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Although it was a very long time ago, I was taught to always perform a lifesaver when turning left in case a cyclist or such like jumped off a curb to go through the junction.

 

I was taught this on CBT but differently on DAS. That was just mirror on left turn unless you are unsure, e.g. Most left turns on normal road unless you have just overtaken a cyclist before turning (which you shouldn't do anyway) there is little chance one is going fast enough to catch you up and undertake you as you turn. Nothing theoretically should be coming up on the inside of you. The unsure bit comes down to you that if it has been stop start traffic coming up to junction or road layout dictates that something may appear then nothing wrong with being sure.


Right turn is different because there could always be a vehicle trying to overtake you so should always be a life saver on right turn.


Roundabouts are opposite left lifesaver as you come off a right turn and right lifesaver when you do left turn, felt confusing when briefed how to do it, seemed natural doing it as that was where traffic was coming from.

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Don't overthink it - just have a quick glance when something could be there. I did that and passed clean. So that's, like, proof... or something.

 

One other thing my instructor said was no-one has written a book yet with a definitive list of when you should and shouldn't do them, everyone has different methods.

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Don't overthink it - just have a quick glance when something could be there. I did that and passed clean. So that's, like, proof... or something.

 

One other thing my instructor said was no-one has written a book yet with a definitive list of when you should and shouldn't do them, everyone has different methods.

 

Yup. And it's in part because all the exact road layouts and situations are not the same.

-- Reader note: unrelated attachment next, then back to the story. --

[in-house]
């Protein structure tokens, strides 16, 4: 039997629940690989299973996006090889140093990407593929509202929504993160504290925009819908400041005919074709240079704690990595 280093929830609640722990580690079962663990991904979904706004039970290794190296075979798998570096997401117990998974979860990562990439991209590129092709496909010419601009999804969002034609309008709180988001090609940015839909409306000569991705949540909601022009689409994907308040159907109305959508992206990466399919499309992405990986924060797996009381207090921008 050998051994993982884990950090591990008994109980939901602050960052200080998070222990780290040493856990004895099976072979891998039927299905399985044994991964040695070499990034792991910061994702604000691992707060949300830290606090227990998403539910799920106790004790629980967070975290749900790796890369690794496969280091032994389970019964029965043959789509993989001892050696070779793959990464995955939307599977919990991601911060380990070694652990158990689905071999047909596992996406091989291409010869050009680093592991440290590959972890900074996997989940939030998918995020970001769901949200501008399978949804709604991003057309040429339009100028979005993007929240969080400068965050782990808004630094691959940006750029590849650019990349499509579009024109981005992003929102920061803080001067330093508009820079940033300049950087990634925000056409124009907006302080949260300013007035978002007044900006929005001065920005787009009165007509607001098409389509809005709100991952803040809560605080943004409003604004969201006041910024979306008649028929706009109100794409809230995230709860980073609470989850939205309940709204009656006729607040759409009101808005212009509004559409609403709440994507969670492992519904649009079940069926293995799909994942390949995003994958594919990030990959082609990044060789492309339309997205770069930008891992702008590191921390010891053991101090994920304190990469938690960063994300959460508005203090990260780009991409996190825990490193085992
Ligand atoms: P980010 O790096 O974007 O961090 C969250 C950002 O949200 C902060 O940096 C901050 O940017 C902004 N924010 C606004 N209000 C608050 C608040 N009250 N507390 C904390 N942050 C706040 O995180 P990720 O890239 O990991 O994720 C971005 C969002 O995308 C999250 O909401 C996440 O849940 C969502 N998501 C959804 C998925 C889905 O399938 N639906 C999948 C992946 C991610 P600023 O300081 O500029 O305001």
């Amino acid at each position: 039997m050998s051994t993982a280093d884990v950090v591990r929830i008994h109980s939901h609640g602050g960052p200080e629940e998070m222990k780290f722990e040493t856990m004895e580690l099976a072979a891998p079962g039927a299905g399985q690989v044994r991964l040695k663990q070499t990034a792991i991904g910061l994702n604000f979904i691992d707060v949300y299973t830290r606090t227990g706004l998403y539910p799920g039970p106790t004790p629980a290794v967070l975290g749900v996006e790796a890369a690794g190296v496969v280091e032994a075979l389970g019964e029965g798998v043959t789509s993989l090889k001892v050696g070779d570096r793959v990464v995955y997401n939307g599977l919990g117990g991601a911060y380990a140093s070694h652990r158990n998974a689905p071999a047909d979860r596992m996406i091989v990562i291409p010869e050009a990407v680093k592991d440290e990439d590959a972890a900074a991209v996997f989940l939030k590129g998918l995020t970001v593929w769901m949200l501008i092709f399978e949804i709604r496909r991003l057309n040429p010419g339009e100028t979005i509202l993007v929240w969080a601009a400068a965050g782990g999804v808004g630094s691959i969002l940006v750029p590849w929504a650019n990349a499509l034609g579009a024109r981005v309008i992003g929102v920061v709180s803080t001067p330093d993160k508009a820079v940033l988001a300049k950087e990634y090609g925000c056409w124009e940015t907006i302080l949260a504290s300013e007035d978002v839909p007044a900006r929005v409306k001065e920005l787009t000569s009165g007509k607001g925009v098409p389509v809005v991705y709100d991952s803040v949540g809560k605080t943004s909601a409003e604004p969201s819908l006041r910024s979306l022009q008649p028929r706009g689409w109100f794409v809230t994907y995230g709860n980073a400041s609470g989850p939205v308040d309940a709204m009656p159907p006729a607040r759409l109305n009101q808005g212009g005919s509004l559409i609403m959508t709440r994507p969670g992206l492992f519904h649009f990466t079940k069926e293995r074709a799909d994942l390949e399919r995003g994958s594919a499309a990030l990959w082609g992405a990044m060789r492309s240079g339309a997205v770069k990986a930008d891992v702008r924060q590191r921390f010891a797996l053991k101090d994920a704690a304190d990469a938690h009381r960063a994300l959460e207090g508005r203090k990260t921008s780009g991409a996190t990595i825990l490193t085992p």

I was told you won't necessarily fail if you miss one lifesaver.... unless if you had done one you would have spotted something that would have made you act differently.


On the flipside, if the examiner thinks you're just doing half hearted ones because you're trying to impress them they'll pick up on that too.


And of course, just never doing them at all will lead to a fail.


Hence why I think it's better to consider where the danger could be coming from.


The example you ([mention]Via[/mention]) brings up of the slower moving traffic turn left is a valid one. If you've been on a 30mph road out in the countryside and are asked to turn left into a junction, it's unlikely someone has snuck up on your inside. But now imagine that exactly the same junction but now it's in town on a 30mph road, with busier traffic and you're moving a lot slower than the posted speed limit. Someone could easily sneak up unawares.

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I did my DAS recently and what I was taught was:


Turning:

When turning left = Left lifesaver

When turning left = Right lifesaver


Traffic lights:

Going ahead = both IF stopped for a 'significant' amount of time (use your judgement, treat as moving off from parked). If roll through or stop for a few seconds then mirrors only.


Exiting roundabouts:

Single lane = left lifesaver

Dual lane = right lifesaver

Changing lanes = appropriate shoulder


Moving out around obstacles:

right out - left in


The rest of the time its just mirror obs making sure you actually turn your head so the examiner knows you are doing it, you don't need to be looking over your shoulder constantly as 90% of danger will come from in front of you.